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Pharmaceuticals, Volume 7, Issue 1 (January 2014), Pages 1-112

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Research

Jump to: Review

Open AccessArticle A New Phenylpyrazoleanilide, Y-320, Inhibits Interleukin 17 Production and Ameliorates Collagen-Induced Arthritis in Mice and Cynomolgus Monkeys
Pharmaceuticals 2014, 7(1), 1-17; doi:10.3390/ph7010001
Received: 5 November 2013 / Revised: 16 December 2013 / Accepted: 18 December 2013 / Published: 23 December 2013
Cited by 1 | PDF Full-text (414 KB) | HTML Full-text | XML Full-text
Abstract
Interleukin (IL)-15 and IL-17 are thought to play an important role in the pathogenesis of rheumatoid arthritis (RA) because both pro-inflammatory cytokines are found in synovial fluid of RA patients. In this study, we examined the pharmacological profiles of Y-320, a new phenylpyrazoleanilide
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Interleukin (IL)-15 and IL-17 are thought to play an important role in the pathogenesis of rheumatoid arthritis (RA) because both pro-inflammatory cytokines are found in synovial fluid of RA patients. In this study, we examined the pharmacological profiles of Y-320, a new phenylpyrazoleanilide immunomodulator. Y-320 inhibited IL-17 production by CD4 T cells stimulated with IL-15 with IC50 values of 20 to 60 nM. Oral administration of Y-320 (0.3 to 3 mg/kg) significantly inhibited the development and progression of arthritis and joint destruction with reduction of IL-17 mRNA expression in arthritic joints of type II collagen-induced arthritis (CIA) in DBA/1J mice. Y-320 in combination with anti-murine tumor necrosis factor-α monoclonal antibody showed a synergistic effect on mouse CIA. Moreover, therapeutic treatment with Y-320 (0.3 and 1 mg/kg orally) ameliorated CIA in cynomolgus monkeys. Our results suggest that Y-320, an orally active inhibitor for IL-17 production, provides a useful therapy for RA. Full article
Open AccessArticle Ritonavir-Mediated Induction of Apoptosis in Pancreatic Cancer Occurs via the RB/E2F-1 and AKT Pathways
Pharmaceuticals 2014, 7(1), 46-57; doi:10.3390/ph7010046
Received: 15 November 2013 / Revised: 20 December 2013 / Accepted: 2 January 2014 / Published: 9 January 2014
Cited by 4 | PDF Full-text (845 KB) | HTML Full-text | XML Full-text
Abstract
Recent observations suggest a lower incidence of malignancies in patients infected with HIV during treatment with Highly Active Anti-Retroviral Therapy (HAART) utilizing protease inhibitors. We investigated the effects of ritonavir, a FDA approved HIV protease inhibitor, on proliferation of pancreatic ductal adeno-carcinoma (PDAC)
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Recent observations suggest a lower incidence of malignancies in patients infected with HIV during treatment with Highly Active Anti-Retroviral Therapy (HAART) utilizing protease inhibitors. We investigated the effects of ritonavir, a FDA approved HIV protease inhibitor, on proliferation of pancreatic ductal adeno-carcinoma (PDAC) cell lines. Human PDAC cell lines BxPC-3, MIA PaCa-2, and PANC-1 were propagated under standard conditions and treated with serial dilutions of ritonavir. Ritonavir inhibited cell growth in a dose-dependent manner as well as activated the intrinsic apoptotic pathway in human pancreatic ductal adenocarcinoma (PDAC) cell lines. We observed down-modulation of cell-cycle promoting and up-regulation of cell-cycle inhibitory genes; enhanced interaction of retinoblastoma protein (RB) with E2F-1 transcription factor; inhibition of phosphorylation of RB, resulting in sequestration of E2F-1 and subsequent down-regulation of S phase genes; decreased interaction of E2F-1 with its consensus binding sites; inhibition of cell motility and invasiveness; and inhibition of the AKT pathway. Our results demonstrate a potential use of ritonavir as part of combination chemotherapy for PDAC. Since ritonavir is FDA approved for HIV, drug repositioning for PDAC would limit the costs and reduce risks. Full article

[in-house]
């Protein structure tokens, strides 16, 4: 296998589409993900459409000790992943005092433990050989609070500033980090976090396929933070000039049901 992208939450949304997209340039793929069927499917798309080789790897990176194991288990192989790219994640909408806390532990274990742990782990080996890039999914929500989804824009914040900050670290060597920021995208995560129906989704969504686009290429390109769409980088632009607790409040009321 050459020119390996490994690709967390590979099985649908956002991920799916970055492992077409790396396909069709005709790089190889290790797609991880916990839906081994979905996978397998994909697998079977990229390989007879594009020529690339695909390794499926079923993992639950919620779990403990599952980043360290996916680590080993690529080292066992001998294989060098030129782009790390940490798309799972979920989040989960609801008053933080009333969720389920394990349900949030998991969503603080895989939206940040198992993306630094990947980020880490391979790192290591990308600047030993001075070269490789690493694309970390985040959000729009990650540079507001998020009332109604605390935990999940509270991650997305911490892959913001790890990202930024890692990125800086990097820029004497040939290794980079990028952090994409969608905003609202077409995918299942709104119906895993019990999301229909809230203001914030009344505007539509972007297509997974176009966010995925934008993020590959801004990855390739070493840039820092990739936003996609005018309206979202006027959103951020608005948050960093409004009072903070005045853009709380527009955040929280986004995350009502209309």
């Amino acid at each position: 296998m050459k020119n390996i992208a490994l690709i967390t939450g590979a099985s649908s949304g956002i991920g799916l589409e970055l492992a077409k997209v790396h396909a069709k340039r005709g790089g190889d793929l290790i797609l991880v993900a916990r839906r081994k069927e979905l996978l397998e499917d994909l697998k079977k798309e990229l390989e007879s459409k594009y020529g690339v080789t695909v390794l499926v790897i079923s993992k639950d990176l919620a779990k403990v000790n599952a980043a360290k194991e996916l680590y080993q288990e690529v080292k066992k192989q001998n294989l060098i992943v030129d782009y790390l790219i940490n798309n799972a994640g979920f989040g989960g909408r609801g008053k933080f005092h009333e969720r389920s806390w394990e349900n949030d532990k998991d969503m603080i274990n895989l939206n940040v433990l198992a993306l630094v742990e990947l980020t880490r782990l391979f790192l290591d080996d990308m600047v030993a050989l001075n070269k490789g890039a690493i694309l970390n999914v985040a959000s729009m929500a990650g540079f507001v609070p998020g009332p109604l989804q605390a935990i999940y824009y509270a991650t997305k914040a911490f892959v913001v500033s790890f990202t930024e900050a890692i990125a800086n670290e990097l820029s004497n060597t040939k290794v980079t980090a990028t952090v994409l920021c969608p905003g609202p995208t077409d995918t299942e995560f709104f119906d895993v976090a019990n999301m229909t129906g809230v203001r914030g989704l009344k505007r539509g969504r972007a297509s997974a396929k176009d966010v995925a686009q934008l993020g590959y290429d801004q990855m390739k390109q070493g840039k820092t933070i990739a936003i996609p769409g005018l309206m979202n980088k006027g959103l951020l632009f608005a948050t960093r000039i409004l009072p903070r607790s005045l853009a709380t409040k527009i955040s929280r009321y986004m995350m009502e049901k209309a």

(This article belongs to the Special Issue Drug Repositioning)
Open AccessArticle Asymmetric Synthesis of Spirocyclic 2-Benzopyrans for Positron Emission Tomography of σ1 Receptors in the Brain
Pharmaceuticals 2014, 7(1), 78-112; doi:10.3390/ph7010078
Received: 17 December 2013 / Revised: 15 January 2014 / Accepted: 16 January 2014 / Published: 22 January 2014
Cited by 1 | PDF Full-text (2299 KB) | HTML Full-text | XML Full-text
Abstract
Sharpless asymmetric dihydroxylation of styrene derivative 6 afforded chiral triols (R)-7 and (S)-7, which were cyclized with tosyl chloride in the presence of Bu2SnO to provide 2-benzopyrans (R)-4 and (S)-4 with high
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Sharpless asymmetric dihydroxylation of styrene derivative 6 afforded chiral triols (R)-7 and (S)-7, which were cyclized with tosyl chloride in the presence of Bu2SnO to provide 2-benzopyrans (R)-4 and (S)-4 with high regioselectivity. The additional hydroxy moiety in the 4-position was exploited for the introduction of various substituents. Williamson ether synthesis and replacement of the Boc protective group with a benzyl moiety led to potent σ1 ligands with high σ12-selectivity. With exception of the ethoxy derivative 16, the (R)-configured enantiomers represent eutomers with eudismic ratios of up to 29 for the ester (R)-18. The methyl ether (R)-15 represents the most potent σ1 ligand of this series of compounds, with a Ki value of 1.2 nM and an eudismic ratio of 7. Tosylate (R)-21 was used as precursor for the radiosynthesis of [18F]-(R)-20, which was available by nucleophilic substitution with K[18F]F K222 carbonate complex. The radiochemical yield of [18F]-(R)-20 was 18%–20%, the radiochemical purity greater than 97% and the specific radioactivity 175–300 GBq/µmol. Although radiometabolites were detected in plasma, urine and liver samples, radiometabolites were not found in brain samples. After 30 min, the uptake of the radiotracer in the brain was 3.4% of injected dose per gram of tissue and could be reduced by coadministration of the σ1 antagonist haloperidol. [18F]-(R)-20 was able to label those regions of the brain, which were reported to have high density of σ1 receptors. Full article